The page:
In Part two of spiritual diet we closed with two application questions: Have you made a personal life decision choice: accepting or rejecting the Gospel? What is holding you back and/or keeping you on the fence?
Hellen Keller was deaf and blind all at once from early childhood quotes “The most beautiful things in the world cannot be seen or even touched–they must be felt with the heart.” Perhaps your familiarity with Jesus ever kept you from seeing who he really is… What can you change in your life to really see who Jesus really is?
So we ended part two with Jesus sharing about His Father’s will for those who seek the Son (Jesus) and believes, (faith and trust in Christ) shall have eternal life (v.40, 1 Thessalonians 4:16). The crowd (the Jews) began to grumble, mutter among themselves, questioning about was Jesus really the Son of God (v.41-42). Still many today struggle and question this very same point (referring to the divinity, Christ’s divinity); during Biblical times some folks saw Jesus as a man, and a carpenter. Some folks saw Jesus as Son of God, teacher and healer. We all at one point have looked at a book cover without opening and/or reading only to make a judgement, a label resulting in decision solely based on the “looks” of that cover.
Let us briefly pause from John chapter six and define divinity: (1) “the quality of being divine.” (2) “deity; godhood.” (3) a divine being; God.” (4) a begin having divine attributes, ranking below God but above humans.” (Dictionary.com). Many of Jesus’ followers and/or acquaintance referred Him as divine because they were a witness to several events, for example; healing a man with leprosy (Matthew 8:1-4), healing a boy with a demon (Mark 9:14-29) power over nature by walking on water (Mark 6:45-51) and raising the dead, a widow’s son (Luke 7:11-17). Christ divinity is the union of human and divine nature of Jesus coexisting within one; at the same time. Therefore Christ was fully human and fully divine (Philippians 2:6-7, Colossians 1:19, 2:9, John 1:1-2, 14, 10:30).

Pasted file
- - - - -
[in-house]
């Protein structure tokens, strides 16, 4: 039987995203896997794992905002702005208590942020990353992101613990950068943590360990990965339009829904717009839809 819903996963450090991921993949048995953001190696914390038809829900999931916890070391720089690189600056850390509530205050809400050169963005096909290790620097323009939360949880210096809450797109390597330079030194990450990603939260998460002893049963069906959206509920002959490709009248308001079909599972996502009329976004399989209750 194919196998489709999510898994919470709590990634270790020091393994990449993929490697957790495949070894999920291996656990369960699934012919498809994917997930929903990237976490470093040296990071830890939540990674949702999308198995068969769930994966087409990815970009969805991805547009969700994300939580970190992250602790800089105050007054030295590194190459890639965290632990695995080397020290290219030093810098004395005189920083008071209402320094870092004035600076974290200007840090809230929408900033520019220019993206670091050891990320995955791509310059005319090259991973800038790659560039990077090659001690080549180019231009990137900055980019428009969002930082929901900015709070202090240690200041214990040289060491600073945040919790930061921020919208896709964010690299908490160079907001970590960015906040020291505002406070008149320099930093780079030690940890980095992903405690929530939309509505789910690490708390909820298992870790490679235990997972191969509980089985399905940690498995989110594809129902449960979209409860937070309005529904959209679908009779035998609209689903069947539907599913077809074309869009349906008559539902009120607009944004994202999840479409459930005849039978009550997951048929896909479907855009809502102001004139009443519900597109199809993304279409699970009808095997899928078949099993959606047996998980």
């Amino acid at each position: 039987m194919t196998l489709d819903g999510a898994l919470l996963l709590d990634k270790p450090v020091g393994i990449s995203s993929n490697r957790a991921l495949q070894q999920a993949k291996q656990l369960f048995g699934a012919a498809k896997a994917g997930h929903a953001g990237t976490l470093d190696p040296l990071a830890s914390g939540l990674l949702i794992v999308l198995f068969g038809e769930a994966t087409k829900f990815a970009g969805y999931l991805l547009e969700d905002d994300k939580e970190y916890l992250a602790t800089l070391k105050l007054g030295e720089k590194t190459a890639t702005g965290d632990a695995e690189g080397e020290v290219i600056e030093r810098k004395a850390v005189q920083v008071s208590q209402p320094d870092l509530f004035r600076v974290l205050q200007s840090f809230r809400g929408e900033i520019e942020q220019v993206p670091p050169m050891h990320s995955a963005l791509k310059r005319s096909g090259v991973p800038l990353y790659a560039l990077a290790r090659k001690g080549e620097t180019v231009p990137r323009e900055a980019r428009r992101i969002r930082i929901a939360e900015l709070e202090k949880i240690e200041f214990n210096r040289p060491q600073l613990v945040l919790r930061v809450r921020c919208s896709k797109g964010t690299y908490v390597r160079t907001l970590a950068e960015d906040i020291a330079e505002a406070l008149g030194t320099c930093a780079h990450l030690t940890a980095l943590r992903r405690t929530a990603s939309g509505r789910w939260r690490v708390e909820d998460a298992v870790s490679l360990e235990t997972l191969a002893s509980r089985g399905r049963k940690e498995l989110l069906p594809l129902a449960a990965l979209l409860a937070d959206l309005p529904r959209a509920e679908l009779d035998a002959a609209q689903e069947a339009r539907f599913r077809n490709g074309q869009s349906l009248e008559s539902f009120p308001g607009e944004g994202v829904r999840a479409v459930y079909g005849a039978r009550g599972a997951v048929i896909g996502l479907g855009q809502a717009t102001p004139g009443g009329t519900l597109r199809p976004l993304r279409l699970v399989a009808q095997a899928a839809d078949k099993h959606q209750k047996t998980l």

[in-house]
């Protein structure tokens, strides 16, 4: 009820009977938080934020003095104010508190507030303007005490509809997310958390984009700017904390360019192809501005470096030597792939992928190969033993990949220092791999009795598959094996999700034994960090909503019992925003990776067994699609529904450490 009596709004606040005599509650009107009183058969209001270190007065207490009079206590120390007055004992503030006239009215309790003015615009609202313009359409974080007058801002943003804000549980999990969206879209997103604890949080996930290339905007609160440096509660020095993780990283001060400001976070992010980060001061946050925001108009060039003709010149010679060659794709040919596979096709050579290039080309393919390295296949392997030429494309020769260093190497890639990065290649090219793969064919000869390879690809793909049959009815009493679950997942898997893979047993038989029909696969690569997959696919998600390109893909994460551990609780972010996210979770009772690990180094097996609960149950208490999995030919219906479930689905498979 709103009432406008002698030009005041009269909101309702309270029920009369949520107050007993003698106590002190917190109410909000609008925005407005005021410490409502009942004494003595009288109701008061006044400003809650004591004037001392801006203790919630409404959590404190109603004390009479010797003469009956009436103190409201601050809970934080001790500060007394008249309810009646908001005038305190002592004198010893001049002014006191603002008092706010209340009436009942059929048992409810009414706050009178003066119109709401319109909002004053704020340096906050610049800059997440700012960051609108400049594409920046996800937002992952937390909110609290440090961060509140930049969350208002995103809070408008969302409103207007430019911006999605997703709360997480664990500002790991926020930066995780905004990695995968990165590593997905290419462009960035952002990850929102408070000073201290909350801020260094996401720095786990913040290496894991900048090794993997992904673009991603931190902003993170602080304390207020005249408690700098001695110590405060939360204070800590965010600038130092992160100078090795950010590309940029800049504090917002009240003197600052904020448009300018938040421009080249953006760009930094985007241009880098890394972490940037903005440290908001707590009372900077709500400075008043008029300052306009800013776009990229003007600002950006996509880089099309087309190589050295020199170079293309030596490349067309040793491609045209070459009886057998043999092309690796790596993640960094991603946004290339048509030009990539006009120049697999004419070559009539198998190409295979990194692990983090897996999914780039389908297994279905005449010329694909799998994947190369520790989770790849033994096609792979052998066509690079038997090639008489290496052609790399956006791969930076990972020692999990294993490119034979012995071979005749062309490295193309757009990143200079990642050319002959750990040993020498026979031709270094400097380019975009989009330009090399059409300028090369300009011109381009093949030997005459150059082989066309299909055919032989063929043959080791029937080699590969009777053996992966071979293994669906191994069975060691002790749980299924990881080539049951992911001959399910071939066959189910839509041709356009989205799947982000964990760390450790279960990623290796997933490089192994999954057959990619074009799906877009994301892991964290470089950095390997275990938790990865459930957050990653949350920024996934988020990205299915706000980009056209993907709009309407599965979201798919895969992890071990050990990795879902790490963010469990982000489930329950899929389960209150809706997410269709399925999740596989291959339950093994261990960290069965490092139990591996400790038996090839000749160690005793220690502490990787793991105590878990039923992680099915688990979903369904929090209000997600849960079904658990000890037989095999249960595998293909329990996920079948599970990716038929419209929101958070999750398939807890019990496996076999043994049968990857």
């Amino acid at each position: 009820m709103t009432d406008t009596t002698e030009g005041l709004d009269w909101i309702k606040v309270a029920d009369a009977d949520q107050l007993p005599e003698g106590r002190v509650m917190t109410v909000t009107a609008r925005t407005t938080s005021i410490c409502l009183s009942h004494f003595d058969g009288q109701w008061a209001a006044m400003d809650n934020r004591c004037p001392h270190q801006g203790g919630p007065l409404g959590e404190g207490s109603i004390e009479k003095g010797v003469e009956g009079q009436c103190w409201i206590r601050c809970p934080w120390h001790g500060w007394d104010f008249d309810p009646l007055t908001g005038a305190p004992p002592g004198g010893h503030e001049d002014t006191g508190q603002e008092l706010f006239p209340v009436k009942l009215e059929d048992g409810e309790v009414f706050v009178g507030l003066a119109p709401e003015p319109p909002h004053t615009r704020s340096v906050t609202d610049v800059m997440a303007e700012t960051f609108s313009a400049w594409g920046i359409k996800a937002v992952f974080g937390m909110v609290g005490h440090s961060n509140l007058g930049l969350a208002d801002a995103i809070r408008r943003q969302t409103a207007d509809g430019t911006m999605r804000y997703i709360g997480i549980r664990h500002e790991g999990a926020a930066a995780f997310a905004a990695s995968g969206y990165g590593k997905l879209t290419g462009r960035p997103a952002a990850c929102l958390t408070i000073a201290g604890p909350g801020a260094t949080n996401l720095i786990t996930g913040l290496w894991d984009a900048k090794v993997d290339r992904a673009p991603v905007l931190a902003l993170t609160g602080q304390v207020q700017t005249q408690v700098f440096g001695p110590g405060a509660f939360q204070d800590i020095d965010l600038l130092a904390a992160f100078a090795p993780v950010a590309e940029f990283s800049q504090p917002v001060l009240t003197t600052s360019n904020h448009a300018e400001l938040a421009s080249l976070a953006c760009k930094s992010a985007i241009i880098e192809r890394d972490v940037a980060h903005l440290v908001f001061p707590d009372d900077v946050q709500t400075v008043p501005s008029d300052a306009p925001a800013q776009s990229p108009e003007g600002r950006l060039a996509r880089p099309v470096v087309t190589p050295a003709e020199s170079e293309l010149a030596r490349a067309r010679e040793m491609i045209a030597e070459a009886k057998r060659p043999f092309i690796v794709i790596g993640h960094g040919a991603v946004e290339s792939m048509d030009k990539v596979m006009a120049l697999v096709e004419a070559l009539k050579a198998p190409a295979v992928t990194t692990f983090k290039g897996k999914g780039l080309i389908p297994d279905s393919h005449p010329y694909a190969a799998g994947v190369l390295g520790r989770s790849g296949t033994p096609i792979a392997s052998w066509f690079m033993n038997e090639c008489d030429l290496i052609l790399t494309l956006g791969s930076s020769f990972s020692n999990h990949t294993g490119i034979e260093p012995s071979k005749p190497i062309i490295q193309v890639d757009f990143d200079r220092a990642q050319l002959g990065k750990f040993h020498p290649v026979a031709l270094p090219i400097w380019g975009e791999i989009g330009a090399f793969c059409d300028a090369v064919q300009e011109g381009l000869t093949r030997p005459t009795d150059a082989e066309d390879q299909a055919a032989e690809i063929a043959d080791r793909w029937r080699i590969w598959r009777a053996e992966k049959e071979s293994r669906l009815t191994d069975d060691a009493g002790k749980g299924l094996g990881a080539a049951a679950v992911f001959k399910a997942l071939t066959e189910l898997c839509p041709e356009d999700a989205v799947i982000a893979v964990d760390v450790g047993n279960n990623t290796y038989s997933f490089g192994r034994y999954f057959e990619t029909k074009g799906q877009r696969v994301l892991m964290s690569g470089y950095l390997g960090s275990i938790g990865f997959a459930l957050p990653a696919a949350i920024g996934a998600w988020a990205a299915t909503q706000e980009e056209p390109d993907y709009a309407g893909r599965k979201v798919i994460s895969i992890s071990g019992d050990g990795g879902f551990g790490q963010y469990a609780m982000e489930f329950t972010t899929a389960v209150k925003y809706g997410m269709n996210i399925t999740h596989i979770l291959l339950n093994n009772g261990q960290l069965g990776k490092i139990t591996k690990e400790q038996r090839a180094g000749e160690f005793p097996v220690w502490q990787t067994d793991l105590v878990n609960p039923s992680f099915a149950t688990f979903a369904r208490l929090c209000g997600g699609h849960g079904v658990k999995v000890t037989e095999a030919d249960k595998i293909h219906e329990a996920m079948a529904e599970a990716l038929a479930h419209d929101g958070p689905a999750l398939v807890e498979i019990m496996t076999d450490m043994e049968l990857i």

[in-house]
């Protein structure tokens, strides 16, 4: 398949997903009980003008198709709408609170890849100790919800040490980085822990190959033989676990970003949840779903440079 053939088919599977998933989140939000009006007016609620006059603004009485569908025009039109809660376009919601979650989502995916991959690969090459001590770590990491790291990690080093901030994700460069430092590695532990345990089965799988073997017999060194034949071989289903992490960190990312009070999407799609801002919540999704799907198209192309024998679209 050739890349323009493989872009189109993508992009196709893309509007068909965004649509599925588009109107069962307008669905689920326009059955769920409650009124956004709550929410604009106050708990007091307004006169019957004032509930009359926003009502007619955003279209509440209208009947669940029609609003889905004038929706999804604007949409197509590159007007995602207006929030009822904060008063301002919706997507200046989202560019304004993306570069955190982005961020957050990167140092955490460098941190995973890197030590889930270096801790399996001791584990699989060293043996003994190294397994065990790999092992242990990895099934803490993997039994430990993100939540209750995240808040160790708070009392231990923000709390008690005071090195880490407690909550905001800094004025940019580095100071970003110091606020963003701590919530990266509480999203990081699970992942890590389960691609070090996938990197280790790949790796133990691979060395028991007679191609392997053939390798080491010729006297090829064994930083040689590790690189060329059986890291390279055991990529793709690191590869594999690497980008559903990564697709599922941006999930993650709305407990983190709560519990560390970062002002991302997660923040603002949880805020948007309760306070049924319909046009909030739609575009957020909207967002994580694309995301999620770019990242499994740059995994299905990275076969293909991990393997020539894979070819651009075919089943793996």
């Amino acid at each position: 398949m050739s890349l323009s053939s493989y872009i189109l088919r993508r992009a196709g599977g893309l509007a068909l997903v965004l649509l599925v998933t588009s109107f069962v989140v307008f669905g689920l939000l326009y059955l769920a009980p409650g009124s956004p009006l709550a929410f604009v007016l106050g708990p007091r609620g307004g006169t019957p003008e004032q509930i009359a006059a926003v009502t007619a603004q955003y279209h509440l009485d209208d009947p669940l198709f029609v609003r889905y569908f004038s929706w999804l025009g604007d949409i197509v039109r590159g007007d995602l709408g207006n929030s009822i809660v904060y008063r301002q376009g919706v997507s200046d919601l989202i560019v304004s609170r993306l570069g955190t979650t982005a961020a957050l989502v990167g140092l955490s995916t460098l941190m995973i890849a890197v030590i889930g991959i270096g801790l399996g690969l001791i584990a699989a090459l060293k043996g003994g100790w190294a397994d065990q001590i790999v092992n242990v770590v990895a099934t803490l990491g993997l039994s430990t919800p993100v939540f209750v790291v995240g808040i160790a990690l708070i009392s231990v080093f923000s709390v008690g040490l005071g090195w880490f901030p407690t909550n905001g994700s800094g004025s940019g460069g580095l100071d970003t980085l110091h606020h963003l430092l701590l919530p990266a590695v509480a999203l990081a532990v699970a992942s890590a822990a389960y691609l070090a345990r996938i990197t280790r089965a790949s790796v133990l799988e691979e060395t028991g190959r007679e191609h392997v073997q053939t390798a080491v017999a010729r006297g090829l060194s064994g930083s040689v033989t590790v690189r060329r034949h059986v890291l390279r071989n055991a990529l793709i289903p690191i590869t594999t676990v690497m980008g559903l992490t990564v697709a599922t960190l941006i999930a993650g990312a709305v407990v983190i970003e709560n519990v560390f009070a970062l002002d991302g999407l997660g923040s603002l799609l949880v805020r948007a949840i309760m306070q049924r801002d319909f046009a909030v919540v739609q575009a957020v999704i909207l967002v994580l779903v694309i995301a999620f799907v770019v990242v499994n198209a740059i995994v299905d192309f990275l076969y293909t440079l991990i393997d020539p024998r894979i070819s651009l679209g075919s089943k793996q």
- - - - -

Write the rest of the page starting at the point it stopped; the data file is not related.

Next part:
Jesus tells them to stop arguing and mentions to them about the Messianic Kingdom, (the Old Testament view of) where people were taught by God Himself (Isaiah 54:13); Jesus points out about those who heard from the Father and learned are to go to him. Jesus emphasizes “believes” urging them (and us) that we need to keep on believing, trusting in Jesus and learn from His teachings (from the Bible); it’s not just a one time thing, but on going (applying what we have learned; not what we just heard) in our daily life (v.43-47).
Jesus states “I am the bread” which is better than the manna (which didn’t last forever) that the ancestors ate daily to live; Jesus (the bread) comes from heaven (from the Father) to earth taking on human form; who voluntarily gave His life for the world (1 Peter 1:18-19) (for you and me) to live forever (eternal life) to those who eat (by accepting Jesus’ invitation) of the bread daily (v.48-51).
The Jews at this point ask a really good question “How can this man give us his flesh to eat?” (v.52); perhaps you were thinking the same thing, to eat flesh and drink blood sound quite shocking; like cannibalistic. Jesus’ statement “unless you eat and drink you have no life.” To those that do eat and drink His flesh and blood will have eternal life; it begins with Jesus’ invitation to get to know Him (John 14:6-7, 1 Peter 2:24) . By getting to know Jesus, we also get to know the Father who is the source of, “true bread”, spiritual substance and eternal life (v.51-59). But all of this happens if and only if we first believe in Him, by exercise our faith each day which is an on going work out, by taking what we have read from the Bible and applying it to our life (John 15:4-7).
- If someone asked, “How do you hunger and thirst after God,” how would you answer them?
- Has you familiarity with Jesus ever kept you from seeing who he really is? What can remove the blinders?
Isaiah 54: 13 Matthew 8:1-4, Mark 6:45-51; 9:14-29, Luke 7:11-17, John 1:1-2, 14; 15:4-7, 10:30, Philippians 2:6-7, Colossians 1:19; 2:9, 1 Thessalonians 4:16, 1 Peter 1:18-19